Saturday, 11 February 2017

Drones and natural selection

I came across this post looking at a new microdrone capable of collecting pollen. This is proposed as a possible solution to the problems arising from the collapse of so many bee colonies. Colony Collapse Disorder has the potential to wipe out agriculture worldwide when we have nothing to pollenate crops.

It is an interesting solution from the technical side, but one that got me thinking on natural selection. Examples of plants that had developed particlar shapes or colours over millions of years so that specialist animals or insects were the only ones to unlock the pollen or nectar. In a horrible future where we had no bees and 'busy as a drone bee' was a common phrase, I could not think of any reason why natural selection might not also adapt plants to drones. Those that drones can pollenate easily are the first to thrive and those characteristics improve with each generation. Special petal arrangements to avoid damage from mini rotors, growing in wind-sheltered spots to help accurate IMU aided hovering. Avoiding GPS obscured regions near trees. No plants pollenated in aviation authority no-fly zones? Instead of reflecting particular patterns in the UV for an insects eyes, changing to reflect more strongly in other parts of the spectrum so the pollen is visible to a low grade multispectral camera.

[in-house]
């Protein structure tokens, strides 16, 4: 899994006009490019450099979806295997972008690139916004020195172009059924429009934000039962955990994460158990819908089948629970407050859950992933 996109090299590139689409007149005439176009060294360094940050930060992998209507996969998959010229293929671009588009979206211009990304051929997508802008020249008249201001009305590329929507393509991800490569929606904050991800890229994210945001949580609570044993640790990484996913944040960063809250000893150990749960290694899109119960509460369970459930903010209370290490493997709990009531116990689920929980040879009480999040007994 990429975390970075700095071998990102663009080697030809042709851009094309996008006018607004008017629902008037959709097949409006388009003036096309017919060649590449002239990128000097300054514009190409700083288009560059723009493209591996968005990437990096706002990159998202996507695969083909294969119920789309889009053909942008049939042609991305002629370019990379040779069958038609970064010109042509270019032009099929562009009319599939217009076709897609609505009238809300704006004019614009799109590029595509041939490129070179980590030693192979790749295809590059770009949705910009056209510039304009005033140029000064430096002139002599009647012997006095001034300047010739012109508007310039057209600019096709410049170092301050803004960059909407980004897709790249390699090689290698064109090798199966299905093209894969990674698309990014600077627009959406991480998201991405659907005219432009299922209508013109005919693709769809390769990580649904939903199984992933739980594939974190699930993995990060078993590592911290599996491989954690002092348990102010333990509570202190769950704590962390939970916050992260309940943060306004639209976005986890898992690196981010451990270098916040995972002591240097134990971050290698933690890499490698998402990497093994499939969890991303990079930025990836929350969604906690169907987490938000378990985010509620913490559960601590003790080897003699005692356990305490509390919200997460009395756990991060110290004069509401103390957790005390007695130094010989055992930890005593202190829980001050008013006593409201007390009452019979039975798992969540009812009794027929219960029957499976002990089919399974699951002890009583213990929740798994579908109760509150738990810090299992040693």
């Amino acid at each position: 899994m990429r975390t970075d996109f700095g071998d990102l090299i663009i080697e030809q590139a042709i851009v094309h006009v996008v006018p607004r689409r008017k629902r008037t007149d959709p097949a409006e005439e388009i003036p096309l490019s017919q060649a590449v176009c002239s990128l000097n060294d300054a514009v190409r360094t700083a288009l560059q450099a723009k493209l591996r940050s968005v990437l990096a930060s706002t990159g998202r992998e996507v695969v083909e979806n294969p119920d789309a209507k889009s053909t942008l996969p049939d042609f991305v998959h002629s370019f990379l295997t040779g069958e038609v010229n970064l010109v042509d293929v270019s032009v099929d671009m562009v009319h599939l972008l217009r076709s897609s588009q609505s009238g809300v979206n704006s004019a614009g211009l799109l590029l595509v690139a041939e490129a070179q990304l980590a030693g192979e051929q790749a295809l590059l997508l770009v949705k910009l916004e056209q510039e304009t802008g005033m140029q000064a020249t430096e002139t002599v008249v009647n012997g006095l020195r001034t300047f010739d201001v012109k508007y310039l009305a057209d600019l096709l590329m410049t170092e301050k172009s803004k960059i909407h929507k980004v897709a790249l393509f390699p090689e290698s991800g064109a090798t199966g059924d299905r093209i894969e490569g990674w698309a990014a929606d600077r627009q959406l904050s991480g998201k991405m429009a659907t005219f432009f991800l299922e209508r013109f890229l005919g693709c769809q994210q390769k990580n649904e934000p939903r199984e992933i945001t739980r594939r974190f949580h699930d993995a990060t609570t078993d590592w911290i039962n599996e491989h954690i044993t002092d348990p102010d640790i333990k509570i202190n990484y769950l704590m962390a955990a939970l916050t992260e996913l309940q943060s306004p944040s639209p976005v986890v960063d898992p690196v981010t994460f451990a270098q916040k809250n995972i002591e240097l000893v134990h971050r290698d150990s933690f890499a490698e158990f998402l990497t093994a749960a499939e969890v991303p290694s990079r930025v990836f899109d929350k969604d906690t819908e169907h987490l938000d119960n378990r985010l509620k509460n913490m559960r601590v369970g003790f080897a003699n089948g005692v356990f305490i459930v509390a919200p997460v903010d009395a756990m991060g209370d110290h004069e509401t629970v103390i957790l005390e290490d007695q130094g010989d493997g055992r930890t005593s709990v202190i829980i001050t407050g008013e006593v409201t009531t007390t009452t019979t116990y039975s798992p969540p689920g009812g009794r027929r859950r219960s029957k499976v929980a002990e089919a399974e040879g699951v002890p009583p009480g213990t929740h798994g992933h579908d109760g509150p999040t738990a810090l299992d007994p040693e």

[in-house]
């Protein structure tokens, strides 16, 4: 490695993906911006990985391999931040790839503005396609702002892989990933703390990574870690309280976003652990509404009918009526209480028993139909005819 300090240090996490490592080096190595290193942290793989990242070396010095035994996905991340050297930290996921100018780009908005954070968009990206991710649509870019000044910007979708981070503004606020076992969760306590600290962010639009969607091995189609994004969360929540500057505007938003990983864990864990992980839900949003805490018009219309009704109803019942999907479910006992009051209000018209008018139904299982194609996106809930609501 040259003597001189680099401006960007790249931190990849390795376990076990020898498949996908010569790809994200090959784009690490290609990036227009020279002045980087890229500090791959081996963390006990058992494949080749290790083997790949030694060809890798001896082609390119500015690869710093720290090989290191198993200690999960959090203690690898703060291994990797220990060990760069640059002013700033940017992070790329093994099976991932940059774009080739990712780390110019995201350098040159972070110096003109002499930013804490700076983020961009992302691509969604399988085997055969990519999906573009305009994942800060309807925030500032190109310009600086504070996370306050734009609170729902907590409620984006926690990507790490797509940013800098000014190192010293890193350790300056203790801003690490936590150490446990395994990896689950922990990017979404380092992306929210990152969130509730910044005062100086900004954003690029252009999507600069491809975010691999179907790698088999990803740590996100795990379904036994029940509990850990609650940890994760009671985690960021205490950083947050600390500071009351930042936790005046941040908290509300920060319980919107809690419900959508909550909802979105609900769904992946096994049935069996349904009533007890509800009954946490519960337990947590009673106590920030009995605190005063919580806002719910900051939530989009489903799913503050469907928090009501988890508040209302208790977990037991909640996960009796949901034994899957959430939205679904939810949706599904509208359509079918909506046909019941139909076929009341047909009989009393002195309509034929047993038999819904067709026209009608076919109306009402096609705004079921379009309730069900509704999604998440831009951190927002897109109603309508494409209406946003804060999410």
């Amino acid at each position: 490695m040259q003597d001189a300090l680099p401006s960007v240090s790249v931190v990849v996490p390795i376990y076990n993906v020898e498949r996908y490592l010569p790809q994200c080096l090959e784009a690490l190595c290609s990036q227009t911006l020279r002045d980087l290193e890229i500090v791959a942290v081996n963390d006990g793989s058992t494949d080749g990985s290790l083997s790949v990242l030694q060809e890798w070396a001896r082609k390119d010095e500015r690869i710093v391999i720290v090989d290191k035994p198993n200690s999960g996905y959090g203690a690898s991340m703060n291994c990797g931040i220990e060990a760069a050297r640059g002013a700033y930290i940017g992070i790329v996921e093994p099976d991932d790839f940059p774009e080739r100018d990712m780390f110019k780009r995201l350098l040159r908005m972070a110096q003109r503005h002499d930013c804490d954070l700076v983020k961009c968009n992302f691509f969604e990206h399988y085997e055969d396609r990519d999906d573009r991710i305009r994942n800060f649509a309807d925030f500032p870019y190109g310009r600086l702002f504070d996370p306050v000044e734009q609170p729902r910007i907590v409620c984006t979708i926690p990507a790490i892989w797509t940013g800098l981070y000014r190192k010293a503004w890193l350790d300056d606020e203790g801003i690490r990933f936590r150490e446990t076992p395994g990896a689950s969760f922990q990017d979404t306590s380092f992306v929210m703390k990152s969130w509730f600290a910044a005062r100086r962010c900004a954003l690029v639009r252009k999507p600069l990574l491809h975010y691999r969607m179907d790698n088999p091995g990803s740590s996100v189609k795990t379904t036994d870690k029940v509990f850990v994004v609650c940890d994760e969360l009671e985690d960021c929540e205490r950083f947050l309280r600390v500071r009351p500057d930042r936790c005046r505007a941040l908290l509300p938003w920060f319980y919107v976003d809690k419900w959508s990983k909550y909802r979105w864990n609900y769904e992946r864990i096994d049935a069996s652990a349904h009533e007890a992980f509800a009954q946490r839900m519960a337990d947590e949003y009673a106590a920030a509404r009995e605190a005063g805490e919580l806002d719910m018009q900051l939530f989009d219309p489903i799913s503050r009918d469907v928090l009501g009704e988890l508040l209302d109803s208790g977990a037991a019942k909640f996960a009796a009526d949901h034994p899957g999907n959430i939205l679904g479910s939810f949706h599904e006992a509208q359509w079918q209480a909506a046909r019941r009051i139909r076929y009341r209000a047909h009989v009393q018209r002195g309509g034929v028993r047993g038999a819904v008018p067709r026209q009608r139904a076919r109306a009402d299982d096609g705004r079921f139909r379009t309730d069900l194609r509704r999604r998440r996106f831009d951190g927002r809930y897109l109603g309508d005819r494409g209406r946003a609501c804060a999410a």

The list goes on.

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About Me

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My name is Conor. I am a Lecturer at the Department of Geography at Maynooth University. These few lines will (hopefully) chart my progress through academia and the world of research.